The component to VGA adapter cable is a must. This allows you to connect the R/G/B primary color connections on a DVD player directly to the computer input. This keeps color information separated from each other in the cable and is the most important factor in producing sharp projected video.

Don't spend too much time with the projector's audio systems. They are barely useful to a round table of four or five people. Connect audio directly from DVD player or computer to a quality sound system.

Hope this information helps..

Wow, thanks for the awesome response. I did check the remote for the mute button, and they do have it, but they are calling it "blank screen". It is described as you described it though.

Doesn't have the component to VGA adapter cable, but I assume I can purchase one? I was contemplating on whether to run from my laptop or DVD player, and I'm not sure which will work best. I was going to play with it once I get the projector.

For the most part, I will be using either house sound or the DJ's equipment for sound. I have gotten approval from most DJ's already, but have a couple more to hear back from. So that'll help tremendously.

Thanks again for your help and I am happy to hear your opinion that it'll be a good one. Its kind of hard to tell, going into this with no real knowledge of projectors. :)
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Old March 28th, 2008, 02:53 AM   #4
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Dawn,
I prefer to use a DVD player instead of a laptop. The DVD player is more reliable to play the vid when you want it to without having to worry about screen savers kicking in or lag time during play back (causes pauses). Also, a DVD player has composite (or better) audio output that hooks into your sound system without having to do a conversion from the headphone jack of the laptop. And of course, the DVD player normally has a remote control that you can start and stop the player from the back or side so you don't have to position yourself close to the player. Hope this helps.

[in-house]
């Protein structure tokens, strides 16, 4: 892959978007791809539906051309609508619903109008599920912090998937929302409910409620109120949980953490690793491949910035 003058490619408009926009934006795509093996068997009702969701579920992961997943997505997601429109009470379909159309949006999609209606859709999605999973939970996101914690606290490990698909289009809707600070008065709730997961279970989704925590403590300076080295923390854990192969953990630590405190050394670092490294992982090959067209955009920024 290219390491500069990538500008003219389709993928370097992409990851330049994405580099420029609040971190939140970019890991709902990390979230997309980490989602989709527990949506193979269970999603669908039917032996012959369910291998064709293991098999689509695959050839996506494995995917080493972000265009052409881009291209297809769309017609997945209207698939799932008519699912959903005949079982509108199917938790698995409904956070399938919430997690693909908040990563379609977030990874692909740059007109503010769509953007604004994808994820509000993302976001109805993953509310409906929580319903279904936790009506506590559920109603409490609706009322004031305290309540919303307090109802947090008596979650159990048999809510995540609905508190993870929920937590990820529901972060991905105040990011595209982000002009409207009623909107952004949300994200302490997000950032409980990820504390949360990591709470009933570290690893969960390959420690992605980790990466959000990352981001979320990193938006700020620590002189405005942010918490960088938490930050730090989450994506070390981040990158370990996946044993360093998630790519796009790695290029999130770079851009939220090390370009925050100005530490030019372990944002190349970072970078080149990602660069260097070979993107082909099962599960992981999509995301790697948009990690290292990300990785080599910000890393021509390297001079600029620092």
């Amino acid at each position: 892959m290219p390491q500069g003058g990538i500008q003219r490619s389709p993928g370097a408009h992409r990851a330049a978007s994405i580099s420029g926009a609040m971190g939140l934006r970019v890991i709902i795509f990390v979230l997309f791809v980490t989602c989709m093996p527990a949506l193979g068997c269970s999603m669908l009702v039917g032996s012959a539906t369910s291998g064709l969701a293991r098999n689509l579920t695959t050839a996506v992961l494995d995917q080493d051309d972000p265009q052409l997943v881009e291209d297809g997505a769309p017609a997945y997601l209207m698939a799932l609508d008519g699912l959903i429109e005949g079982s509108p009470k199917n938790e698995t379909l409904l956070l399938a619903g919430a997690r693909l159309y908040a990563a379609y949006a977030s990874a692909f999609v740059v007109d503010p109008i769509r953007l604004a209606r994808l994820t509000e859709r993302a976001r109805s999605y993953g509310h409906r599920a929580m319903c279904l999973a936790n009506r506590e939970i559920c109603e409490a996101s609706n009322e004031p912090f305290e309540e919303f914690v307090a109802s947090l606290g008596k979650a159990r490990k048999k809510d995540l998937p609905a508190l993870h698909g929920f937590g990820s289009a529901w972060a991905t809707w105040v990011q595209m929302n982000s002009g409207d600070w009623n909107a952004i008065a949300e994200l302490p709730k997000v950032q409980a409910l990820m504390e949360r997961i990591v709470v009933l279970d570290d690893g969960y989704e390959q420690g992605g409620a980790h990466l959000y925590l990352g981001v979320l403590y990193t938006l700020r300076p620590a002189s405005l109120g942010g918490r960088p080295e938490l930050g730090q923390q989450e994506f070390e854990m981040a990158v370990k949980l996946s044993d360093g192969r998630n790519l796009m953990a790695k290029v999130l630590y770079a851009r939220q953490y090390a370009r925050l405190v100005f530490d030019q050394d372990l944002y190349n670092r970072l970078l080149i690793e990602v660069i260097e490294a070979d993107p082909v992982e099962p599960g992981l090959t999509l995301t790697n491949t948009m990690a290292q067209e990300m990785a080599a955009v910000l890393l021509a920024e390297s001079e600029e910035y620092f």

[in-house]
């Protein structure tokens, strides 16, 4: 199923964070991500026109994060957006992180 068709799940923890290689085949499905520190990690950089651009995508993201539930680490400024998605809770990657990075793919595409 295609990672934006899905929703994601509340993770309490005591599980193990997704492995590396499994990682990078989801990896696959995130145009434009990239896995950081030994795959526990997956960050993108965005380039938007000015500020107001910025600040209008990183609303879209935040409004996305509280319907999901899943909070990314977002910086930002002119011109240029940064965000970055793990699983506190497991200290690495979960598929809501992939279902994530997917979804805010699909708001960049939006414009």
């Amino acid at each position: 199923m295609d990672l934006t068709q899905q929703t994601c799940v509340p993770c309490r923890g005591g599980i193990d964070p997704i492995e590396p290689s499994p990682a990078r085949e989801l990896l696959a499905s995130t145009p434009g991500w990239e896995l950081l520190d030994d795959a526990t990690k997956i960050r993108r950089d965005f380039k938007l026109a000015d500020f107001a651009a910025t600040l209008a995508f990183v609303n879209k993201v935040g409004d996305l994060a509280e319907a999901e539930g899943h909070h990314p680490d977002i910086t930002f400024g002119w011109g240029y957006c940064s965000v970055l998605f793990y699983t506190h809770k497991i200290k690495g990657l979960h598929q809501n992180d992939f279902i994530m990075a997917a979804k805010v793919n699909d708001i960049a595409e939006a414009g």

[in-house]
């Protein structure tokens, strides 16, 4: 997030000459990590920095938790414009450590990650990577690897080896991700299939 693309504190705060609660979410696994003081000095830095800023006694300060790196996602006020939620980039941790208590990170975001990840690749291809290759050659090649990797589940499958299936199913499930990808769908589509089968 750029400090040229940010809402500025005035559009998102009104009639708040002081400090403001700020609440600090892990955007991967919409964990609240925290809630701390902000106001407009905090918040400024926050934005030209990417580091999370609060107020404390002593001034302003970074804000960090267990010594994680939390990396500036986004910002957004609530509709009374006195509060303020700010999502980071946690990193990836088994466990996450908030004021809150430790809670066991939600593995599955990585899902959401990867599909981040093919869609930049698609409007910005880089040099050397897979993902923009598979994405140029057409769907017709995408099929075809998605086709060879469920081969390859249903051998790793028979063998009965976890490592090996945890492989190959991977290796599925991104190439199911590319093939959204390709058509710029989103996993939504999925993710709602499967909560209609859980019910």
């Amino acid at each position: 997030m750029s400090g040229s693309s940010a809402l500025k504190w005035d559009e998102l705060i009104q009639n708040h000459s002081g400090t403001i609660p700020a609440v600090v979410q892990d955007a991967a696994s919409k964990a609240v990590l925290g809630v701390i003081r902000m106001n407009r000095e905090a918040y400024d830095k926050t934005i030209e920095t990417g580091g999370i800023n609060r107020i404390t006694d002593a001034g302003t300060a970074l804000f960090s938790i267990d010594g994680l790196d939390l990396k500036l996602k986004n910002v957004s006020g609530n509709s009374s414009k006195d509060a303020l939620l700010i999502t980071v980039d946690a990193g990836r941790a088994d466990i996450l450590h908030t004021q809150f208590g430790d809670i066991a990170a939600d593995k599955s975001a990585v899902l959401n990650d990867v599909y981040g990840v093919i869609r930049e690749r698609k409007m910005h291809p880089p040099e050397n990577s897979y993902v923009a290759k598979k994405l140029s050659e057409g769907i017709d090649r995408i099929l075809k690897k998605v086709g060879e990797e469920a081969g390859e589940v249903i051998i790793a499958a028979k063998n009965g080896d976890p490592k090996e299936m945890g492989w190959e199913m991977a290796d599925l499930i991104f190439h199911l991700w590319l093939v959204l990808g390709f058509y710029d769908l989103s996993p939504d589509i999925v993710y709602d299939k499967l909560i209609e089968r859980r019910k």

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Old March 28th, 2008, 10:44 AM   #5
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Visit http://cablesforless.com. I got my VGA/component cable there for less than $30.00, including shipping.

Another thing I neglected to mention. Insure the projector can switch between 4:3 and 16:9 aspect ratios. It probably will.

Audio connects to house sound will vary from place to place. Plan the logistics for audio connections well in advance and convert the outgoing signal from stereo to mono with a simple Y adapter. Hard wire connections are usually best, but usually demand you have long cable runs from playback device to sound system. Long RCA cables are expensive (see link above for better prices), and there may be some degradation in audio quality. That can be avoided by using XR cables, but then you have to address the issue of adapting RCA to XLR at the DVD player and then adapting XLR to either 1/4" or RCA at he sound system end.

An easier method would be to use your wireless mic system to carry the audio. No cables to run. No time wasted when you could be doing something more productive. Some wireless systems allow the transmitter to be set to mic, headset mic, or line input. Choose line. If your wireless system does not allow for input switching, you will need to get an adapter that changes the DVD player's audio out from line level to mic level. Place the receiver at the sound system and connect to an open channel, mic in or line in, whichever works.